Orthodontic Insurance - 5 Things You Need to Know Before You Buy Coverage For Braces

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An orthodontist is a type of dental specialist and orthodontic insurance is designed to cover problems that may arise with your teeth or jaw.
Most people refer to an orthodontist as where you would need to go if you needed braces for your teeth.
There are many differences between a standard dental insurance policy and orthodontic insurance and most people are not aware of this.
As a matter of fact, most consumers are not even aware that their dental insurance plan does not provide for orthodontic care.
Here are a few things you should be aware of before you buy orthodontic insurance.
An orthodontic insurance plan is not like a standard dental policy.
This means that it's not going to pay for any cleanings that need to be performed or check-ups in a traditional sense.
Unlike a traditional policy, this is not a general maintenance plan.
Pre-existing conditions are not covered.
This is the same as any other insurance policy.
This means that if you need braces right now that this policy will do you no good.
The idea behind orthodontic insurance, or any type of insurance for that matter, is that you buy it with intent of providing protection "just in case" something might go wrong.
It's no different that your car insurance policy.
You don't go see an agent after the vehicle is already wrecked, do you? Of course not! These policies work the same way.
You can't just go buy a plan and expect to have your problems immediately paid for.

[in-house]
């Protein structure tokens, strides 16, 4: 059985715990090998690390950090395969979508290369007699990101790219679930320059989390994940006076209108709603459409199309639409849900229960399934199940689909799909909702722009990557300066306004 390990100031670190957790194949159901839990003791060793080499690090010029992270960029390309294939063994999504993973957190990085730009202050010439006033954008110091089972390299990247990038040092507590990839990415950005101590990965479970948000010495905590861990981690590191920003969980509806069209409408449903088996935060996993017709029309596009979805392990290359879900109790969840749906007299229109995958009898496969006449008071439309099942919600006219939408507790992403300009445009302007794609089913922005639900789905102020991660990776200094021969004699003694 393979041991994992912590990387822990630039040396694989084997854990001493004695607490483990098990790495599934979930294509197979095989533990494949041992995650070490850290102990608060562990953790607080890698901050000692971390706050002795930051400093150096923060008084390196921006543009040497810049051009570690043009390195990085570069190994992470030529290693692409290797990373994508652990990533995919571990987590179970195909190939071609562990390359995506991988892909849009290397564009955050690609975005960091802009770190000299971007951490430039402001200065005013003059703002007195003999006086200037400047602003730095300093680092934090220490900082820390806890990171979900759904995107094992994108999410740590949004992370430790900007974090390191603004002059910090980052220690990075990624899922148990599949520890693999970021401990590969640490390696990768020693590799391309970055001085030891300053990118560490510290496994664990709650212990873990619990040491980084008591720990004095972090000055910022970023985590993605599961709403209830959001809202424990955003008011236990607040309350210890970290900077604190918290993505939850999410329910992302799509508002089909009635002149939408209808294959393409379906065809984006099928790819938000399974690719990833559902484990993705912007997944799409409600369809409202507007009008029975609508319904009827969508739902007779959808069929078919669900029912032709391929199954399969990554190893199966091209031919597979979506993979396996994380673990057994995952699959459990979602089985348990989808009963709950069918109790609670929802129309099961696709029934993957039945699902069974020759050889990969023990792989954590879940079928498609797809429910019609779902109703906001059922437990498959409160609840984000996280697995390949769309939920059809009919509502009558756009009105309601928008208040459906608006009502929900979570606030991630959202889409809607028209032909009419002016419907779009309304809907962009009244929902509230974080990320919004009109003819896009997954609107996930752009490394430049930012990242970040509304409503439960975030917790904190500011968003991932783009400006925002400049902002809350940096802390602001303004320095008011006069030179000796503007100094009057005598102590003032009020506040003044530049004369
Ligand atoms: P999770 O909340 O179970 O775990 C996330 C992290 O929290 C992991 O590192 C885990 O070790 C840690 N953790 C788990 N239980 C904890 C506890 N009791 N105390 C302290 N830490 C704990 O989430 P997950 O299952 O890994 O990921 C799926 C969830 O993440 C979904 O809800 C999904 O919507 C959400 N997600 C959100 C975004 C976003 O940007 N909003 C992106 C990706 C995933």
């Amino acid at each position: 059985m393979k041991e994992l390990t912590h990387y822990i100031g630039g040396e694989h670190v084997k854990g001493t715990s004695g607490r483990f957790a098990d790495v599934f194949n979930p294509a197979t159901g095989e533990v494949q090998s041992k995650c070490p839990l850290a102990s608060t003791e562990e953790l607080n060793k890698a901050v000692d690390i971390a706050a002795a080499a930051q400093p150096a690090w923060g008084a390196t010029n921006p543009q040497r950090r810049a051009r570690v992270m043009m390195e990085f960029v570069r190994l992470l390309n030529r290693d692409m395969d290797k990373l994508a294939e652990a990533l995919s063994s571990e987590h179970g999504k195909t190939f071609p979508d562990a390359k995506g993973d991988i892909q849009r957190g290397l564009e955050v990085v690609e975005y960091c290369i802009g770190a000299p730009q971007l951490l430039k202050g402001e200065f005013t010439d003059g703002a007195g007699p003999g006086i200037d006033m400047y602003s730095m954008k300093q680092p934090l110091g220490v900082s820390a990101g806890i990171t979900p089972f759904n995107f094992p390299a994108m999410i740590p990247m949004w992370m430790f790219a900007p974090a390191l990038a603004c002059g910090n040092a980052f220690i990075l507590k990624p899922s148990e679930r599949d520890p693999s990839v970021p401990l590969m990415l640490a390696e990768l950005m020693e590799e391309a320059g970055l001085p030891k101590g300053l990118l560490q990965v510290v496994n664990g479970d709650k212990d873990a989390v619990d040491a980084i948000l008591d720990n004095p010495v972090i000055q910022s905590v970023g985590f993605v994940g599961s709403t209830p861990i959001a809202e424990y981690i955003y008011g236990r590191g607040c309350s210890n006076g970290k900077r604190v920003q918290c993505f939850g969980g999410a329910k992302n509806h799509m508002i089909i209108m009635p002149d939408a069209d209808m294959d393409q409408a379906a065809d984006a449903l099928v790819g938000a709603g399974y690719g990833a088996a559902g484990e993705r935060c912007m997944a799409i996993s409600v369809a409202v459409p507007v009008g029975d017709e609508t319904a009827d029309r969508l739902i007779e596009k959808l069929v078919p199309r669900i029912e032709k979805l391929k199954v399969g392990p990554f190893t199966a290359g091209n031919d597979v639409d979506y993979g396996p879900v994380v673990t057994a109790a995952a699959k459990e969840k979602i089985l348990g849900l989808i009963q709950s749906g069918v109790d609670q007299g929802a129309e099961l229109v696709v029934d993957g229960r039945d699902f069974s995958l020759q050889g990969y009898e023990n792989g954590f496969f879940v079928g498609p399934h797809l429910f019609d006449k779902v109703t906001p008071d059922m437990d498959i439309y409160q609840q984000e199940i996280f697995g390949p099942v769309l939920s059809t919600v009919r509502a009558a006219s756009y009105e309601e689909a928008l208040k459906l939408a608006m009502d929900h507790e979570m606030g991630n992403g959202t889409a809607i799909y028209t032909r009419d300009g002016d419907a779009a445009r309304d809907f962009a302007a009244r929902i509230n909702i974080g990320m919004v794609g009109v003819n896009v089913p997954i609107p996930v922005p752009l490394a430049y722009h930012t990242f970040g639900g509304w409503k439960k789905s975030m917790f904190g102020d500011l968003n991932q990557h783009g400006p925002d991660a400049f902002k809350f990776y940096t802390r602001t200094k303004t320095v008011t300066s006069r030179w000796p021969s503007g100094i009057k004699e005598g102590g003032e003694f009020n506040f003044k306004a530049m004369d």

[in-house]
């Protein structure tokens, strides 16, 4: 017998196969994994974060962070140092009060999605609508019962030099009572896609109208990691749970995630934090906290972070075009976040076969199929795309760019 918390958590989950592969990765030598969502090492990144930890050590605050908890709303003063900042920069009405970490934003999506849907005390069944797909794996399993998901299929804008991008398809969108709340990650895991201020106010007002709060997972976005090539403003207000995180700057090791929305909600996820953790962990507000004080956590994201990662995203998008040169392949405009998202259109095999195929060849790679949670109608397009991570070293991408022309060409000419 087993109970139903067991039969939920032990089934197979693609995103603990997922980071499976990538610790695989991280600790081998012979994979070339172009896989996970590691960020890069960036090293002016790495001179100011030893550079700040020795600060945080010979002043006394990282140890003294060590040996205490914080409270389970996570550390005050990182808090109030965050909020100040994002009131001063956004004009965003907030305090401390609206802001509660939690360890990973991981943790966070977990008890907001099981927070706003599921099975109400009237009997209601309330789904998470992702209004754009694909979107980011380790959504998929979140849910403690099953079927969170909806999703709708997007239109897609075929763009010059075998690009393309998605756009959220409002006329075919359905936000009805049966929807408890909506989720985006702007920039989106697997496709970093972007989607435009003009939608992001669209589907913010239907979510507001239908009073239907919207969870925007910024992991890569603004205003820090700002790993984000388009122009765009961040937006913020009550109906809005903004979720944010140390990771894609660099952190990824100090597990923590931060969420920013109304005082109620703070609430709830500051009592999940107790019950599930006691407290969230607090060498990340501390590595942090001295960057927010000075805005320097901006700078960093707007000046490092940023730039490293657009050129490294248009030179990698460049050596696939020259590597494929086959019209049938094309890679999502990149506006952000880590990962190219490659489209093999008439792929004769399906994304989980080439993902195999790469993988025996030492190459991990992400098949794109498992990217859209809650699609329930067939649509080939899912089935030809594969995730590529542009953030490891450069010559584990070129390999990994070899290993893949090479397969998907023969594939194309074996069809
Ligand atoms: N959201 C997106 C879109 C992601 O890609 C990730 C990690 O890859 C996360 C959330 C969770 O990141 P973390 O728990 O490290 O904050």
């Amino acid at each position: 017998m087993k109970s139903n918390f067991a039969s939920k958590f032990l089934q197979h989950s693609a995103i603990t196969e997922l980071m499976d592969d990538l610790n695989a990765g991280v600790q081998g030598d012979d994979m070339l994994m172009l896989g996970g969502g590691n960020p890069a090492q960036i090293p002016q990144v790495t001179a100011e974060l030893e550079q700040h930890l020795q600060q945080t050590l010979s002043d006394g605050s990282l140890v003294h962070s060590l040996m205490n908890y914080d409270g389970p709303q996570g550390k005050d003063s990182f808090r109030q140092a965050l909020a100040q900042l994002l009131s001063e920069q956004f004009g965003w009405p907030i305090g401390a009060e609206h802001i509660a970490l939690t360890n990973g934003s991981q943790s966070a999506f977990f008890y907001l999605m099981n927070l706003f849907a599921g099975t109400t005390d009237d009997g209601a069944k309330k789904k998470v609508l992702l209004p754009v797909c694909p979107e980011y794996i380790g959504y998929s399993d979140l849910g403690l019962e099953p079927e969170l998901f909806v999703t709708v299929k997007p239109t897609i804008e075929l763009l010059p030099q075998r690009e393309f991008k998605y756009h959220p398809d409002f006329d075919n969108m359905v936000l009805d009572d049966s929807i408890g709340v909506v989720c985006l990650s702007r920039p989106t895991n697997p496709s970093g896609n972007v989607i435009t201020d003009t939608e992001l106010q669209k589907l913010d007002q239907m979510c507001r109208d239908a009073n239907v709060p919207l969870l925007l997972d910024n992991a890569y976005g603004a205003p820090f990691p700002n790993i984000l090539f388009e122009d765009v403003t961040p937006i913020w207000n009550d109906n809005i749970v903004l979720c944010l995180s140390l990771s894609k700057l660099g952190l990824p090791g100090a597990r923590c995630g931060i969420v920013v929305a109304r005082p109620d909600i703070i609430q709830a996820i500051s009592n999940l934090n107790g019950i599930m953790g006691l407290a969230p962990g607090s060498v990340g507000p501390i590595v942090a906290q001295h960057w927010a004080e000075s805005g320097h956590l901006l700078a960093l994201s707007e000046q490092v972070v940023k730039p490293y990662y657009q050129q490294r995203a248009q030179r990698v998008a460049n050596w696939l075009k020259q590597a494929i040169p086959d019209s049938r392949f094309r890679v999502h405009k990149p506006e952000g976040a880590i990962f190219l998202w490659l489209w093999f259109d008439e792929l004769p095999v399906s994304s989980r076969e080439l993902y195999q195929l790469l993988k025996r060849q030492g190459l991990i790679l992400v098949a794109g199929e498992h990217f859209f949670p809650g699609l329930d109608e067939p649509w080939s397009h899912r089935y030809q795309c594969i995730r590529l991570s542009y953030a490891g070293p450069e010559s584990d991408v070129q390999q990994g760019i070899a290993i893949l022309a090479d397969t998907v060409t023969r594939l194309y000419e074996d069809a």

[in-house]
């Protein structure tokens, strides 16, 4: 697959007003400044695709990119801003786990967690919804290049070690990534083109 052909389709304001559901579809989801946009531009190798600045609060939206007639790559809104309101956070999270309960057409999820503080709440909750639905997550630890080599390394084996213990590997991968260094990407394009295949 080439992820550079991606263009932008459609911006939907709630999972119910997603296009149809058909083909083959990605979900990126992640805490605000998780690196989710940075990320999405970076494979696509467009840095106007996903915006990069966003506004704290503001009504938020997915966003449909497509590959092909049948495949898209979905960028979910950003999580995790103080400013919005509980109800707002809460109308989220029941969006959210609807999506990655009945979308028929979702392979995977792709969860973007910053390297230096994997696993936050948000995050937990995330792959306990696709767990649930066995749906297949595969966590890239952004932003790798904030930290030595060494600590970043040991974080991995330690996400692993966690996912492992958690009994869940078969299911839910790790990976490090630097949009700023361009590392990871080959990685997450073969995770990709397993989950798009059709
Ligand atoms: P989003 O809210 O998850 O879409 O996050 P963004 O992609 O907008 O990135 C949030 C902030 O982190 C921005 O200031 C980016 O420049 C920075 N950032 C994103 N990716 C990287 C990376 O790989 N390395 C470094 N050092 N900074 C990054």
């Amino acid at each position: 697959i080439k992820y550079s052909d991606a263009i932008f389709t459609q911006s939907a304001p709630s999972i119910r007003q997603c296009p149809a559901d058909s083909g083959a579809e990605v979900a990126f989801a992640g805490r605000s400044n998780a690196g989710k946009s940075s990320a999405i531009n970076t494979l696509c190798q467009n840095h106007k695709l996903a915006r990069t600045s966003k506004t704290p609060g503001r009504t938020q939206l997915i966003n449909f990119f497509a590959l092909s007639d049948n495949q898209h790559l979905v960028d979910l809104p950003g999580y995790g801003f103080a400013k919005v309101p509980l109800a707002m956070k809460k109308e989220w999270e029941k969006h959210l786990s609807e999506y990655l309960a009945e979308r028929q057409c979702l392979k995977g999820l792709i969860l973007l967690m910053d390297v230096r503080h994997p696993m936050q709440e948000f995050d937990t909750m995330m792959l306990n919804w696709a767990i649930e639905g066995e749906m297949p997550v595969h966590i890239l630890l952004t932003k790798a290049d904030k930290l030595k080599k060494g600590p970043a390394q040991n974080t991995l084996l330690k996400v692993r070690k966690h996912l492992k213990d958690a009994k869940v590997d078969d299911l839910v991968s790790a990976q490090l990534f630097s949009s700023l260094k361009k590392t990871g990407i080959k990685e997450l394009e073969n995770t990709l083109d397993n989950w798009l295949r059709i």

It doesn't work that way.
You'll be required to go through a mandatory "waiting period" of between 6-12 months before the insurance company will begin to provide any sort of payment for existing conditions.
Most plans only provide a maximum of 50% coverage at any one time.
That's pretty self explanatory.
This means that if the cost of braces for yourself or your child is $4,000 then you'll have to pay half or, in this case, $2,000 out of your own pocket.
Most plans provide a low annual coverage limit.
Most plans I've seen recently only provide a maximum payout of $2,000 per year for an individual plan.
Just as above, if you're treatment costs exceed your annual limit then you'll have to pay the difference yourself.
The fact of the matter is that dental care is expensive and orthodontic insurance is no exception.
If you or someone you love has an existing problem then you may want to look at other options, such as a discount dental plan or perhaps try to get financing.

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